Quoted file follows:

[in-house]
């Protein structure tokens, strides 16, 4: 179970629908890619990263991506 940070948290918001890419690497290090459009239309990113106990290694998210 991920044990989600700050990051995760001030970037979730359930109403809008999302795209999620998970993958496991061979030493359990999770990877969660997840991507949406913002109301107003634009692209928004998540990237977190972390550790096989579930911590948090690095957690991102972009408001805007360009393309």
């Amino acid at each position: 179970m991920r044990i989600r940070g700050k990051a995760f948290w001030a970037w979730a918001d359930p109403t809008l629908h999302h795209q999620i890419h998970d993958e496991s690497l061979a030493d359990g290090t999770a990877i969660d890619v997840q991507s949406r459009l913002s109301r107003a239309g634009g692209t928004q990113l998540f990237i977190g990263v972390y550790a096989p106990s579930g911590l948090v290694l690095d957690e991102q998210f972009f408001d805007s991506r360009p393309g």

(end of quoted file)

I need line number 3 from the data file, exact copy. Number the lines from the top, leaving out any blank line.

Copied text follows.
């Amino acid at each position: 179970m991920r044990i989600r940070g700050k990051a995760f948290w001030a970037w979730a918001d359930p109403t809008l629908h999302h795209q999620i890419h998970d993958e496991s690497l061979a030493d359990g290090t999770a990877i969660d890619v997840q991507s949406r459009l913002s109301r107003a239309g634009g692209t928004q990113l998540f990237i977190g990263v972390y550790a096989p106990s579930g911590l948090v290694l690095d957690e991102q998210f972009f408001d805007s991506r360009p393309g």